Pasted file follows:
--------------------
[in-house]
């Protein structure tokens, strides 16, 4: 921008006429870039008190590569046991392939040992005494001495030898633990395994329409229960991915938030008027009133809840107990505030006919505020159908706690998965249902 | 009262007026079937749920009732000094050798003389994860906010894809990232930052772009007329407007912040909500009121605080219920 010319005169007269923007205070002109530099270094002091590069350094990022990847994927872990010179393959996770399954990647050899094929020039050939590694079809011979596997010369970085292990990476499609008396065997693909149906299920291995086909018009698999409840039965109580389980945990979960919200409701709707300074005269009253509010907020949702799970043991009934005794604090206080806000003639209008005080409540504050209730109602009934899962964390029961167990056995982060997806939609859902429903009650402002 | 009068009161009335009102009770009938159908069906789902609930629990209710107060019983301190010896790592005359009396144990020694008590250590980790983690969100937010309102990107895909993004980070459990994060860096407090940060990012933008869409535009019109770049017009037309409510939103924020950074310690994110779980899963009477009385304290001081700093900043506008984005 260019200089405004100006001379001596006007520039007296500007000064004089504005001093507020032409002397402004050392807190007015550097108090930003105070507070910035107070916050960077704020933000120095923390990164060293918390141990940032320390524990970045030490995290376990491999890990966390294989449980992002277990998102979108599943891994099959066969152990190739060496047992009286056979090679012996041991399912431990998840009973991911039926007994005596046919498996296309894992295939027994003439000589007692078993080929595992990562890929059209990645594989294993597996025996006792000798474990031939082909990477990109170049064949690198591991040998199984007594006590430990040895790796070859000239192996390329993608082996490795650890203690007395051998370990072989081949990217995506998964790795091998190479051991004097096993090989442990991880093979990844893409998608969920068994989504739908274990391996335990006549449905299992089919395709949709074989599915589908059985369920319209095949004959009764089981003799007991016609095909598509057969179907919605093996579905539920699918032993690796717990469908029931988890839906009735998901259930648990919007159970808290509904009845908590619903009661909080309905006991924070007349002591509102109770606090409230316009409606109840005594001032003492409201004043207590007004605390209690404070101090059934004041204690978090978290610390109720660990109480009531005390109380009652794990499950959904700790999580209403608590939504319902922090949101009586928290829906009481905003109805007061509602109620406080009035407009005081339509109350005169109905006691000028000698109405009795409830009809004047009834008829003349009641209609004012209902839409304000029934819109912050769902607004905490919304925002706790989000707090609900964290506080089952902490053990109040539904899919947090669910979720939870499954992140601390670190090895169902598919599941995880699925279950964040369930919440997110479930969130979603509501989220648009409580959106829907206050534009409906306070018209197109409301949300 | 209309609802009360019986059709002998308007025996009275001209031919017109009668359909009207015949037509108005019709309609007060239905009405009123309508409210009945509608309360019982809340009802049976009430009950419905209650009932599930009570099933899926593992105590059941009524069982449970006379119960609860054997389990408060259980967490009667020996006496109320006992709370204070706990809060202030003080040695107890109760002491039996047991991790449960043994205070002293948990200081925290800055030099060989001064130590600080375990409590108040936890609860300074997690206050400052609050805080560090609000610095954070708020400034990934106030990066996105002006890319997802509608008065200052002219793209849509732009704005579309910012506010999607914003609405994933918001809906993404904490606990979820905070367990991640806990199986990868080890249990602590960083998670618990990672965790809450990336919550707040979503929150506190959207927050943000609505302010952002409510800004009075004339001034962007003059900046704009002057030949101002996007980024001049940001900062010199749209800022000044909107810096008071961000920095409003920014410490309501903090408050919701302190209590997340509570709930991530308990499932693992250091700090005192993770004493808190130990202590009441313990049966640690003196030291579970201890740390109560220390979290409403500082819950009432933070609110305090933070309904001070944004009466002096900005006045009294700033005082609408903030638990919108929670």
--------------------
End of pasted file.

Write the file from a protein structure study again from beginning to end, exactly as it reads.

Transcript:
[in-house]
């Protein structure tokens, strides 16, 4: 921008006429870039008190590569046991392939040992005494001495030898633990395994329409229960991915938030008027009133809840107990505030006919505020159908706690998965249902 | 009262007026079937749920009732000094050798003389994860906010894809990232930052772009007329407007912040909500009121605080219920 010319005169007269923007205070002109530099270094002091590069350094990022990847994927872990010179393959996770399954990647050899094929020039050939590694079809011979596997010369970085292990990476499609008396065997693909149906299920291995086909018009698999409840039965109580389980945990979960919200409701709707300074005269009253509010907020949702799970043991009934005794604090206080806000003639209008005080409540504050209730109602009934899962964390029961167990056995982060997806939609859902429903009650402002 | 009068009161009335009102009770009938159908069906789902609930629990209710107060019983301190010896790592005359009396144990020694008590250590980790983690969100937010309102990107895909993004980070459990994060860096407090940060990012933008869409535009019109770049017009037309409510939103924020950074310690994110779980899963009477009385304290001081700093900043506008984005 260019200089405004100006001379001596006007520039007296500007000064004089504005001093507020032409002397402004050392807190007015550097108090930003105070507070910035107070916050960077704020933000120095923390990164060293918390141990940032320390524990970045030490995290376990491999890990966390294989449980992002277990998102979108599943891994099959066969152990190739060496047992009286056979090679012996041991399912431990998840009973991911039926007994005596046919498996296309894992295939027994003439000589007692078993080929595992990562890929059209990645594989294993597996025996006792000798474990031939082909990477990109170049064949690198591991040998199984007594006590430990040895790796070859000239192996390329993608082996490795650890203690007395051998370990072989081949990217995506998964790795091998190479051991004097096993090989442990991880093979990844893409998608969920068994989504739908274990391996335990006549449905299992089919395709949709074989599915589908059985369920319209095949004959009764089981003799007991016609095909598509057969179907919605093996579905539920699918032993690796717990469908029931988890839906009735998901259930648990919007159970808290509904009845908590619903009661909080309905006991924070007349002591509102109770606090409230316009409606109840005594001032003492409201004043207590007004605390209690404070101090059934004041204690978090978290610390109720660990109480009531005390109380009652794990499950959904700790999580209403608590939504319902922090949101009586928290829906009481905003109805007061509602109620406080009035407009005081339509109350005169109905006691000028000698109405009795409830009809004047009834008829003349009641209609004012209902839409304000029934819109912050769902607004905490919304925002706790989000707090609900964290506080089952902490053990109040539904899919947090669910979720939870499954992140601390670190090895169902598919599941995880699925279950964040369930919440997110479930969130979603509501989220648009409580959106829907206050534009409906306070018209197109409301949300 | 209309609802009360019986059709002998308007025996009275001209031919017109009668359909009207015949037509108005019709309609007060239905009405009123309508409210009945509608309360019982809340009802049976009430009950419905209650009932599930009570099933899926593992105590059941009524069982449970006379119960609860054997389990408060259980967490009667020996006496109320006992709370204070706990809060202030003080040695107890109760002491039996047991991790449960043994205070002293948990200081925290800055030099060989001064130590600080375990409590108040936890609860300074997690206050400052609050805080560090609000610095954070708020400034990934106030990066996105002006890319997802509608008065200052002219793209849509732009704005579309910012506010999607914003609405994933918001809906993404904490606990979820905070367990991640806990199986990868080890249990602590960083998670618990990672965790809450990336919550707040979503929150506190959207927050943000609505302010952002409510800004009075004339001034962007003059900046704009002057030949101002996007980024001049940001900062010199749209800022000044909107810096008071961000920095409003920014410490309501903090408050919701302190209590997340509570709930991530308990499932693992250091700090005192993770004493808190130990202590009441313990049966640690003196030291579970201890740390109560220390979290409403500082819950009432933070609110305090933070309904001070944004009466002096900005006045009294700033005082609408903030638990919108929670």